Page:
NREL, First Solar Cooperation Boosts Thin-Film Solar Cells

National Renewable Energy Laboratory (NREL) and First Solar have announced that they have “unwound 30 years of history to create” a new methodology for making cadmium telluride (CdTe) solar cells, paving the way for this technology to further undercut the costs of electricity from conventional energy sources.

For decades, CdTe solar cells have been made with the addition of copper and chlorine, because attempts to make them without one or the other have led to reduced performance. However, this approach also has its difficulties. Key material properties critical to increased performance have reached a ceiling, and copper can move within the solar cell during extended periods of use, causing the efficiency to change and lifespan to shorten

Researchers at NREL and First Solar, were able to successfully alter the longstanding approach by removing copper and placing—or “doping”—elements from the fifth column of the periodic table (Group V), such as antimony or arsenic, onto tellurium crystal sites at extremely high speeds by low-cost methods required for mass production.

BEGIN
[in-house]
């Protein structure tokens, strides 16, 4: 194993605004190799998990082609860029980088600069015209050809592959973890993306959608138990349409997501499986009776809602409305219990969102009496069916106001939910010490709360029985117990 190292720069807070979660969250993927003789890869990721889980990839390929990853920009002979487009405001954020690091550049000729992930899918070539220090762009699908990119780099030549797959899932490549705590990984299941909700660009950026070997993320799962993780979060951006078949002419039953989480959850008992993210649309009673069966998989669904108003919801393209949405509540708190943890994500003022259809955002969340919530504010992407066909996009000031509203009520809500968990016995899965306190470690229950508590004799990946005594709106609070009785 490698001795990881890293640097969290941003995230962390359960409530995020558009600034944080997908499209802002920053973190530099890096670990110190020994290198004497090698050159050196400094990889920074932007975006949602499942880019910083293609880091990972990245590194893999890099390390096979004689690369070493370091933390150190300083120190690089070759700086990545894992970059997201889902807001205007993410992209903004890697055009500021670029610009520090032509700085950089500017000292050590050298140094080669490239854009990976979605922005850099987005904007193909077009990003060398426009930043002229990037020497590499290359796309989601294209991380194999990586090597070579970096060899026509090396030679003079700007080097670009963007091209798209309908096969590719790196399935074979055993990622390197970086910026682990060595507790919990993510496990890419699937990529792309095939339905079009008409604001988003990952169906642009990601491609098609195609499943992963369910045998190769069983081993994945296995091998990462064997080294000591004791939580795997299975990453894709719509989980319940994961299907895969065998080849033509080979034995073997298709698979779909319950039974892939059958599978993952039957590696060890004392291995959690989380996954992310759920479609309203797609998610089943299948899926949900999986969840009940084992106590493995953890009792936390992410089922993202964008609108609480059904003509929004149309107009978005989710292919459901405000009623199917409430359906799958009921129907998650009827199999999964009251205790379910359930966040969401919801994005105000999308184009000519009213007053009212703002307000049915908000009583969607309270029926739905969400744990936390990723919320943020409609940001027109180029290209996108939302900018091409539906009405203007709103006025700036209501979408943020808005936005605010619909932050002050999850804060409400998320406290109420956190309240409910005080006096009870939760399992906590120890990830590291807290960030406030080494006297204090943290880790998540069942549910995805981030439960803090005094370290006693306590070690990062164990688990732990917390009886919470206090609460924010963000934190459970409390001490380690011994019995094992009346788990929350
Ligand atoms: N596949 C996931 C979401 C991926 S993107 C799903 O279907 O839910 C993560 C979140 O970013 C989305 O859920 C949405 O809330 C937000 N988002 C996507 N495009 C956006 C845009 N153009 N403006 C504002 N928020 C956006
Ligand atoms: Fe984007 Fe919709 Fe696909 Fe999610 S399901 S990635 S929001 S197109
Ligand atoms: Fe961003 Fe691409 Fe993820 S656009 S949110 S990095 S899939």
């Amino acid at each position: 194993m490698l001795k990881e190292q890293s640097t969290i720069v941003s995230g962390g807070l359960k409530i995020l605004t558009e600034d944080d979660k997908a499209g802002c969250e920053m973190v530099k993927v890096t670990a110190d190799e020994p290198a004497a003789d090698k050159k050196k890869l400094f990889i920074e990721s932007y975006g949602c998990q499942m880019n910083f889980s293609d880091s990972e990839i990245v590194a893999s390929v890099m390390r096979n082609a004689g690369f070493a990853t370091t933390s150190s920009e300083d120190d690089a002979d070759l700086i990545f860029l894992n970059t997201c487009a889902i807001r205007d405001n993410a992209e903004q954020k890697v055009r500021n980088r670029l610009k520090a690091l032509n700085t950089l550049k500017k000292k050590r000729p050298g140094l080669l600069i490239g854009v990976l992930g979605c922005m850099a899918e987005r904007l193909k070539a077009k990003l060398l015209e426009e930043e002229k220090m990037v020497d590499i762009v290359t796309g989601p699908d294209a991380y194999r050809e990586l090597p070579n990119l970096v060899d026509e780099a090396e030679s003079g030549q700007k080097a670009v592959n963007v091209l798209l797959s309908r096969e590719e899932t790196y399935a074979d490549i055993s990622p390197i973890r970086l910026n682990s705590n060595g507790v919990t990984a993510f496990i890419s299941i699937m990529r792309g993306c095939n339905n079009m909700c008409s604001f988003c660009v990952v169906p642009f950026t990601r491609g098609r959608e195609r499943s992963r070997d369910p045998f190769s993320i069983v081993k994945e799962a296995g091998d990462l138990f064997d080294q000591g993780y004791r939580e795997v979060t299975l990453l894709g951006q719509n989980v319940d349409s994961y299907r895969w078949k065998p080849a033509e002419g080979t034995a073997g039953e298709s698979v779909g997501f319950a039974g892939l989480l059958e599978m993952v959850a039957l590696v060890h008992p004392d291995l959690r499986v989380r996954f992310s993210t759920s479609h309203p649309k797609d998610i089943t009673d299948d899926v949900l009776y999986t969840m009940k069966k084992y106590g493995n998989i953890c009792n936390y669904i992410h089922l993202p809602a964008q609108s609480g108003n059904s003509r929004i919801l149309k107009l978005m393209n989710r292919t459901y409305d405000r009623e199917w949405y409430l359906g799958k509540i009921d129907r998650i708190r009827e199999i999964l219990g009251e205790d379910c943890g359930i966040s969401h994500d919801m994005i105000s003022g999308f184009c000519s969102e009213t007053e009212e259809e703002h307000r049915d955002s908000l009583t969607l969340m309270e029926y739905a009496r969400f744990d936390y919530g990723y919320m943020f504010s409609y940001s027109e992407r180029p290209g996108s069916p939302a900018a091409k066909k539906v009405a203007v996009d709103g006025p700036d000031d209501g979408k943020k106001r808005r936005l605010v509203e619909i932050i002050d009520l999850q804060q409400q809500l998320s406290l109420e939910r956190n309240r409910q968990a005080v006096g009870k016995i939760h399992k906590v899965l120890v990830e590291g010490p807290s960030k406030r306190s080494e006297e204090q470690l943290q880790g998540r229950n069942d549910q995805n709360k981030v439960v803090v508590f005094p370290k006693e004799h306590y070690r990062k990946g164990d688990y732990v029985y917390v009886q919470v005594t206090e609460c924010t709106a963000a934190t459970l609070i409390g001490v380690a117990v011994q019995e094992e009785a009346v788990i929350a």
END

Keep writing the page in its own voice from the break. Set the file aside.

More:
The research issued in the Nature Energy journal was concluded by a team of over 17 researchers from NREL and the First Solar.

The research reports a cell efficiency of 20.8 percent, representing a crossing point for the new group V technology relative to historic copper technology.

Gang Xiong, director of the First Solar California Technology Center said that his team was excited about the performance potential of CdTe solar cells doped by Group V elements, particularly since the tests have demonstrated slower long-term degradation and the opportunity to harvest additional efficiency.

“First Solar has a long record of collaborating with NREL and other institutions to develop our understanding of CdTe doping and drive the fundamental shift towards Group V doping.  We are pleased with the results of this collaborative effort.”

Solar manufacturing | News published on 21/08/2019 by Moulin

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